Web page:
Needless to say, the lead up to Christmas was hard on my friendship. I tried to be as much fun as a boyfriend, but, as my hobbies included wandering the boulevards in tears, I was not successful. To me, boyfriends were like the technicolor offerings in a French patisserie. They were beautiful, able to salve any emotional wound or elevate any moment. And, like the macarons and Yule Logs I had seen all over Paris, boyfriends were something I viewed through a layer of glass. My understanding of their sweetness was naive to anything other than pleasure, the way a craving can wipe away any memory of distaste.
Unlike boyfriends, Yule Logs were abundant and invariably perfect. I had taken to window-shopping fanatically for the perfect one to buy on Christmas, an exercise that sugarcoated my emotional state and turned the city into an un-loseable treasure hunt.
At night I often went “out for a walk”, which is to say, I crouched in an entryway near our flat to smoke cigarettes that I had purchased using the only French I knew, “Dunhill International.” It was an ideal spot; close enough to the apartment that I wouldn’t get lost, but far enough away that Alana couldn’t observe my behavior, which I was still trying to pass off as pre-menstrual.
After a few days, Alana told me gently that her boyfriend would be coming to Paris for the New Year, and that they would move into a hotel.
The language of cakes is most readily understood by the heartsick.
On Christmas Eve, I read Jude the Obscure—an upbeat classic—and finally ventured out to purchase the Yule Log of my dreams. The cake would make up for nine days of hormonal pyrotechnics. It would make up for the fact that I spent most of my holiday drinking heavily in dive bars (too inauthentic to be of note) and chain-smoking in a doorway.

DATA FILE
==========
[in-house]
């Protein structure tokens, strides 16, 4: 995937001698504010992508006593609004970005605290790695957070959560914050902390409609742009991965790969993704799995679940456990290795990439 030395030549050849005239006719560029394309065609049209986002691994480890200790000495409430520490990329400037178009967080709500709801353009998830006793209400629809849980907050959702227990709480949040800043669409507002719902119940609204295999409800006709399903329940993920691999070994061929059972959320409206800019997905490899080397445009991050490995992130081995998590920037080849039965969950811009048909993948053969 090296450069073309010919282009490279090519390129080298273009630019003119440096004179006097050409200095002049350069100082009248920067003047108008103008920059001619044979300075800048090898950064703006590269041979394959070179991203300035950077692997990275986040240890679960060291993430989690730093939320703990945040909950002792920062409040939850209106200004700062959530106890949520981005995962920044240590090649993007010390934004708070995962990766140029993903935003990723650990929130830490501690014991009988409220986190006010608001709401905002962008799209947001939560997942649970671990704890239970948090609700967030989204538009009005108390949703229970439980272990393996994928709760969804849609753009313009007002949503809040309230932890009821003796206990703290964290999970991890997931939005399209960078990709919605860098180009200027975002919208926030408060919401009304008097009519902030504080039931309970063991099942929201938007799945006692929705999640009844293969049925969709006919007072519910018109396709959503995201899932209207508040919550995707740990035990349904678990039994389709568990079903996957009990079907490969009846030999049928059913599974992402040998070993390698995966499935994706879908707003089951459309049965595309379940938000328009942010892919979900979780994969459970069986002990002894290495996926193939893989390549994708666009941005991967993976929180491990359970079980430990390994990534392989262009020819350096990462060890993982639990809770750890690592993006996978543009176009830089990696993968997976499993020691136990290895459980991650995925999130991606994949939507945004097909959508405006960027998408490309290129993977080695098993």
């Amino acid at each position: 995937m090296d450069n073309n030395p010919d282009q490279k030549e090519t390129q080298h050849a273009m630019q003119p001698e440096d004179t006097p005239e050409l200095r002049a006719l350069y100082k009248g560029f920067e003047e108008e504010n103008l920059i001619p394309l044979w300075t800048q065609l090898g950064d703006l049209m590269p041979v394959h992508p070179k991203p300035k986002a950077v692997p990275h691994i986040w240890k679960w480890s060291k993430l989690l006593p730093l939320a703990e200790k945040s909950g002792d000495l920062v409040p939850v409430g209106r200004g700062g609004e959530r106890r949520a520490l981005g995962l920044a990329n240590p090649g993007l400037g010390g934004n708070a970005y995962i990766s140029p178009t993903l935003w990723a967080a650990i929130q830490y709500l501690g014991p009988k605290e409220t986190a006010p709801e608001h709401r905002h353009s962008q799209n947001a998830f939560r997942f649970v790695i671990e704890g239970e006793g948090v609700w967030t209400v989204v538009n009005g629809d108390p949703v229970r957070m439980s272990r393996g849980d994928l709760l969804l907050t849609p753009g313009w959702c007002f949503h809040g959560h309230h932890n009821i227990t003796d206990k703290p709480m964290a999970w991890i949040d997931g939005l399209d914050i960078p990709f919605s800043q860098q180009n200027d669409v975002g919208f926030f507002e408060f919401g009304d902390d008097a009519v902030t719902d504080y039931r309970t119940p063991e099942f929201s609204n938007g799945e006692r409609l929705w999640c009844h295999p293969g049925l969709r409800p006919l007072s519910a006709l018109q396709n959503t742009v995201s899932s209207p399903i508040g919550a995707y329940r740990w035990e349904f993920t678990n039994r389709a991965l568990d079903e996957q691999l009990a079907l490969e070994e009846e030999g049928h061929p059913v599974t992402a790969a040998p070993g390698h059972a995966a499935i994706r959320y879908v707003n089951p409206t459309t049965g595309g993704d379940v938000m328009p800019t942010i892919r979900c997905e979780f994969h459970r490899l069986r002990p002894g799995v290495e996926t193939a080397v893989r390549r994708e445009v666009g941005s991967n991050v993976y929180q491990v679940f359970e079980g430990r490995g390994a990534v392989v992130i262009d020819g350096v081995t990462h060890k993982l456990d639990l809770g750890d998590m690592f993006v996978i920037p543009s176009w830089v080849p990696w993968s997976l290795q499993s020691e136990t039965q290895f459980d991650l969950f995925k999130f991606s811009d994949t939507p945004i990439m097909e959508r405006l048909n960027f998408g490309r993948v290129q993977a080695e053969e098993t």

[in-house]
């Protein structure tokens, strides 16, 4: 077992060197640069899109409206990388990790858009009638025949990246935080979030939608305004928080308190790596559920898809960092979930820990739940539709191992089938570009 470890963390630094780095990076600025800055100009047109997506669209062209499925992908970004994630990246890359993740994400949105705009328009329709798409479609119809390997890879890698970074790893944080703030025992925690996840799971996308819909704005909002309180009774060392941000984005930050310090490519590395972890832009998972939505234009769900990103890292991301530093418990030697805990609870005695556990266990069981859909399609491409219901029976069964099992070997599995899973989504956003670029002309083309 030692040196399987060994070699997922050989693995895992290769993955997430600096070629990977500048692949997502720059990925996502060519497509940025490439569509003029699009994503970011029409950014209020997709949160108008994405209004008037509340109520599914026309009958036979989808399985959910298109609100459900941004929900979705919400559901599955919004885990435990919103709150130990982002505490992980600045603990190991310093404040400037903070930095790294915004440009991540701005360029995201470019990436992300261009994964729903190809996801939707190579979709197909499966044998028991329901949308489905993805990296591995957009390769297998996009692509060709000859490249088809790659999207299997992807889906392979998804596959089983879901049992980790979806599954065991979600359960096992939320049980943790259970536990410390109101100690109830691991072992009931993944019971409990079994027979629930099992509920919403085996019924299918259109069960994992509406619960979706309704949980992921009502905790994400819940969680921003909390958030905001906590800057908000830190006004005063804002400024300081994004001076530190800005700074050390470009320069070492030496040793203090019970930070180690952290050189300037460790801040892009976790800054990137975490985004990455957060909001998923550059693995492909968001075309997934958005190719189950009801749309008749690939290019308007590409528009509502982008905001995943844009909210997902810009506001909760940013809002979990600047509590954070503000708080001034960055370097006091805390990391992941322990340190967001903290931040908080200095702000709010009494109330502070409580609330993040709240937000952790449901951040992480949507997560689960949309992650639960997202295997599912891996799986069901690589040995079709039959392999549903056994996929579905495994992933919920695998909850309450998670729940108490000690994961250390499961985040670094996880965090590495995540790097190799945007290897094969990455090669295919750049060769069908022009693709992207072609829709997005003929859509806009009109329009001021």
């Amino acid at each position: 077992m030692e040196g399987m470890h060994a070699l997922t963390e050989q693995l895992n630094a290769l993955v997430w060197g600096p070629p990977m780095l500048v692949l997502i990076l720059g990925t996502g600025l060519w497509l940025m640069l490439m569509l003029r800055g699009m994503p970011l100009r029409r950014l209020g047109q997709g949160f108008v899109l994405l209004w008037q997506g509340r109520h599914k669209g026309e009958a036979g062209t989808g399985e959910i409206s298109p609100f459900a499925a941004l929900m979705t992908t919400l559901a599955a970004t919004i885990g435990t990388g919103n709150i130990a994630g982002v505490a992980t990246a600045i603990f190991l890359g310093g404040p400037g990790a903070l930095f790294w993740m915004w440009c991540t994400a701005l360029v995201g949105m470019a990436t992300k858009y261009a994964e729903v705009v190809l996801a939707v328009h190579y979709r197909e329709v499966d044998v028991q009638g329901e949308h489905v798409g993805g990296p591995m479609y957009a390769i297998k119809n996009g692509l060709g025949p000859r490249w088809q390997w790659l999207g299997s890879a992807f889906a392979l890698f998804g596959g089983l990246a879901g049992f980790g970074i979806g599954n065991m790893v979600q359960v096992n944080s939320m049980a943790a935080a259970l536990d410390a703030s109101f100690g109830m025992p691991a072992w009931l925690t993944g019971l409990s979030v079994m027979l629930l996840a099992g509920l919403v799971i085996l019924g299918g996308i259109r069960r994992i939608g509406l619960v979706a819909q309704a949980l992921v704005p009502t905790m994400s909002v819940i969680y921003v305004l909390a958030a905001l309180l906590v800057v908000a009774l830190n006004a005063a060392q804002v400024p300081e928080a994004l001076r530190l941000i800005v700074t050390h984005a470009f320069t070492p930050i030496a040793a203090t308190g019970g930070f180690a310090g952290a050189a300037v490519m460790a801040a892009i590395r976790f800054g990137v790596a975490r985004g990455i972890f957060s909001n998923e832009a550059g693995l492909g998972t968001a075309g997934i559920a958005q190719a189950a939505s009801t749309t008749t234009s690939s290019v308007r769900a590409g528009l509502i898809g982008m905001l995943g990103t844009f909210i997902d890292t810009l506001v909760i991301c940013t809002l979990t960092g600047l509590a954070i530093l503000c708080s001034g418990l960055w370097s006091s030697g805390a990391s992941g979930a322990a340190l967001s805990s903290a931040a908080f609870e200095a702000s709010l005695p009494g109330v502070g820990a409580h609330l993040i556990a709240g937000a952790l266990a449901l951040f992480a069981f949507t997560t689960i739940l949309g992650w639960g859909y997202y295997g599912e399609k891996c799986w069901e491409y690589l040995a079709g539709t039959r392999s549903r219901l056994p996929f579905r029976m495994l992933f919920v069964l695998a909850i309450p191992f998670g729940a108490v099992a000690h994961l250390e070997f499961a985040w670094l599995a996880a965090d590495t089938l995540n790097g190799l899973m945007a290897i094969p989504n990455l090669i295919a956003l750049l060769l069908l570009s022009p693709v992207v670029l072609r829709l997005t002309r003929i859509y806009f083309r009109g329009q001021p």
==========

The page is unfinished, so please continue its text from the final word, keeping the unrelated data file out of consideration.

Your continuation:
I planned to buy my Yule Log from a true Parisian patisserie. Walking around the city, I had developed a theory: if a place was both unadorned and populated by people over 80, it had to be good. I found a spot that fit, with sallow green tiles, unfriendly staff, and an impressive selection of Yule Logs. I chose the quintessential kind: brown, bark-like icing, with tiny fawn figurines dotted on top. The cake stood out for its classicism, and the Bambi figurines, like plastic apparitions, communicated comfort.
Alana seemed nonplussed by the log’s appearance. The language of cakes is most readily understood by the heartsick.
After Christmas dinner, for which my roommate made a very French chicken (tarragon, onions, turnips), I gently removed the sweet little figurines and sliced the Yule Log. The inside looked like a cut tree, concentric circles of frosting and cake.
Yule logs are the holdout of an ancient pagan ritual. In pre-Christian Europe, wintertime celebrations often centered on bringing light to the darkest days of the year, sometimes with the ceremonious burning of a log. I was bringing lightness to my darkest Christmas by indulging in the most kitsch of comfort foods: a cake-based transmutation of a timeless rite.
It tasted… disgusting. The sponge cake was leaden and layered with chalky cream filling, like a glorified Ho Ho. I am not easily put off by baking, but there was no denying the in-edibility of this cake. I had searched the patisseries of the city and done the impossible. I had come home with a stale Twinkie.
Alana took control of the situation and threw the offending cake in the garbage, knowing that the uneaten reminder of my disappointment might be too symbolic for me to deal with. She knew, as best friends do, that it wasn’t about the cake. I needed something to go exactly as I had planned. If I could translate the image in my mind into a meal on the table, didn’t that bode well for managing the rest of my life? I was still a kid, and the idea that reality was wholly incongruous with my fantasy of adulthood was sinking in slowly and painfully.
On Boxing Day, we watched Dawson’s Creek on my laptop and ate Chow Mein in bed. Nothing has ever sated an emotional hangover like those noodles, and I started to feel like the storm had passed. That night, I smoked a joint in the cold and it struck me that it didn’t matter what I ate—Chinese food or macarons from Ladurée—I was still alone. But, I had a lot of Christmas dinners ahead of me, and for the moment, there was nowhere more perfect than Paris.